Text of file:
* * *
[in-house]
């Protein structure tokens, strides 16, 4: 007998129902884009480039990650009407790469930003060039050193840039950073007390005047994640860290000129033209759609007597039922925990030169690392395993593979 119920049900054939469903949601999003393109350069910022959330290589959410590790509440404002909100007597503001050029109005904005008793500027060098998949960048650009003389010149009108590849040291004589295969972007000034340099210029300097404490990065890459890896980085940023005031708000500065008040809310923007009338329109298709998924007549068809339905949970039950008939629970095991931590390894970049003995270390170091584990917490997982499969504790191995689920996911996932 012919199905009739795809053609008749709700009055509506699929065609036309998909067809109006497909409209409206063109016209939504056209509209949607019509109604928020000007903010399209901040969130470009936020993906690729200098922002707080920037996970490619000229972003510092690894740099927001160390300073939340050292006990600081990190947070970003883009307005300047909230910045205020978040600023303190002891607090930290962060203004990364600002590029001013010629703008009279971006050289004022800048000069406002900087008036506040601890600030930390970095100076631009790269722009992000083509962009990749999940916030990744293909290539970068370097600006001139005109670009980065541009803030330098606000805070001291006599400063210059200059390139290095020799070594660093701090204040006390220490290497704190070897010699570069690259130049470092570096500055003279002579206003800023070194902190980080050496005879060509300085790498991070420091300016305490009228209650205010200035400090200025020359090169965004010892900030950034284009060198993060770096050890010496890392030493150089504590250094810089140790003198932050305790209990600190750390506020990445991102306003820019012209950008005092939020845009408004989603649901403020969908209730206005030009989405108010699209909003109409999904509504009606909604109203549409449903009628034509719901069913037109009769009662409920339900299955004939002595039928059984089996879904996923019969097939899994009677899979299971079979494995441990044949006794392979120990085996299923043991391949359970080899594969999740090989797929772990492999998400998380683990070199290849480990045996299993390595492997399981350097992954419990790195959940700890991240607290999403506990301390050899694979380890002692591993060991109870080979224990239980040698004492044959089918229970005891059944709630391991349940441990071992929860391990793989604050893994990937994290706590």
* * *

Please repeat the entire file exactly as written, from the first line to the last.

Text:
[in-house]
């Protein structure tokens, strides 16, 4: 007998129902884009480039990650009407790469930003060039050193840039950073007390005047994640860290000129033209759609007597039922925990030169690392395993593979 119920049900054939469903949601999003393109350069910022959330290589959410590790509440404002909100007597503001050029109005904005008793500027060098998949960048650009003389010149009108590849040291004589295969972007000034340099210029300097404490990065890459890896980085940023005031708000500065008040809310923007009338329109298709998924007549068809339905949970039950008939629970095991931590390894970049003995270390170091584990917490997982499969504790191995689920996911996932 012919199905009739795809053609008749709700009055509506699929065609036309998909067809109006497909409209409206063109016209939504056209509209949607019509109604928020000007903010399209901040969130470009936020993906690729200098922002707080920037996970490619000229972003510092690894740099927001160390300073939340050292006990600081990190947070970003883009307005300047909230910045205020978040600023303190002891607090930290962060203004990364600002590029001013010629703008009279971006050289004022800048000069406002900087008036506040601890600030930390970095100076631009790269722009992000083509962009990749999940916030990744293909290539970068370097600006001139005109670009980065541009803030330098606000805070001291006599400063210059200059390139290095020799070594660093701090204040006390220490290497704190070897010699570069690259130049470092570096500055003279002579206003800023070194902190980080050496005879060509300085790498991070420091300016305490009228209650205010200035400090200025020359090169965004010892900030950034284009060198993060770096050890010496890392030493150089504590250094810089140790003198932050305790209990600190750390506020990445991102306003820019012209950008005092939020845009408004989603649901403020969908209730206005030009989405108010699209909003109409999904509504009606909604109203549409449903009628034509719901069913037109009769009662409920339900299955004939002595039928059984089996879904996923019969097939899994009677899979299971079979494995441990044949006794392979120990085996299923043991391949359970080899594969999740090989797929772990492999998400998380683990070199290849480990045996299993390595492997399981350097992954419990790195959940700890991240607290999403506990301390050899694979380890002692591993060991109870080979224990239980040698004492044959089918229970005891059944709630391991349940441990071992929860391990793989604050893994990937994290706590």